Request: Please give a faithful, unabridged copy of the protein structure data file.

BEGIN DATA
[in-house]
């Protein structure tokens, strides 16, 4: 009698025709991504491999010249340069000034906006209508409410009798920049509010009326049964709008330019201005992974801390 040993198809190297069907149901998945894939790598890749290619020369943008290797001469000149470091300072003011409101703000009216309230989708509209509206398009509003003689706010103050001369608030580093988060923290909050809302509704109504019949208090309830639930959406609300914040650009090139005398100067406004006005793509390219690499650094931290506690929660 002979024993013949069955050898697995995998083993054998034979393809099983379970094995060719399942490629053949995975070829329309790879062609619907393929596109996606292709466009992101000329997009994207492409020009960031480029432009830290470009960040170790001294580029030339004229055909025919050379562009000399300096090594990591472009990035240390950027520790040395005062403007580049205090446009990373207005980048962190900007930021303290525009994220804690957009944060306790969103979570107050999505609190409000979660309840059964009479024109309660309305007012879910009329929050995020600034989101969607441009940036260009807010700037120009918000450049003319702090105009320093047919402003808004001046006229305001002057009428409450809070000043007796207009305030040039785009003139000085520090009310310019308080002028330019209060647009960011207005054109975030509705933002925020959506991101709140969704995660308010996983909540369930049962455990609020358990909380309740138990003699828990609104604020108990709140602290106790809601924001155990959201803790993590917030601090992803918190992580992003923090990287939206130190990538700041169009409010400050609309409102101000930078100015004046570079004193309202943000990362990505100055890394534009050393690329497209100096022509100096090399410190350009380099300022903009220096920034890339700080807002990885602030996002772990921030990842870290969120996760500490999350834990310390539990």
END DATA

[in-house]
């Protein structure tokens, strides 16, 4: 009698025709991504491999010249340069000034906006209508409410009798920049509010009326049964709008330019201005992974801390 040993198809190297069907149901998945894939790598890749290619020369943008290797001469000149470091300072003011409101703000009216309230989708509209509206398009509003003689706010103050001369608030580093988060923290909050809302509704109504019949208090309830639930959406609300914040650009090139005398100067406004006005793509390219690499650094931290506690929660 002979024993013949069955050898697995995998083993054998034979393809099983379970094995060719399942490629053949995975070829329309790879062609619907393929596109996606292709466009992101000329997009994207492409020009960031480029432009830290470009960040170790001294580029030339004229055909025919050379562009000399300096090594990591472009990035240390950027520790040395005062403007580049205090446009990373207005980048962190900007930021303290525009994220804690957009944060306790969103979570107050999505609190409000979660309840059964009479024109309660309305007012879910009329929050995020600034989101969607441009940036260009807010700037120009918000450049003319702090105009320093047919402003808004001046006229305001002057009428409450809070000043007796207009305030040039785009003139000085520090009310310019308080002028330019209060647009960011207005054109975030509705933002925020959506991101709140969704995660308010996983909540369930049962455990609020358990909380309740138990003699828990609104604020108990709140602290106790809601924001155990959201803790993590917030601090992803918190992580992003923090990287939206130190990538700041169009409010400050609309409102101000930078100015004046570079004193309202943000990362990505100055890394534009050393690329497209100096022509100096090399410190350009380099300022903009220096920034890339700080807002990885602030996002772990921030990842870290969120996760500490999350834990310390539990």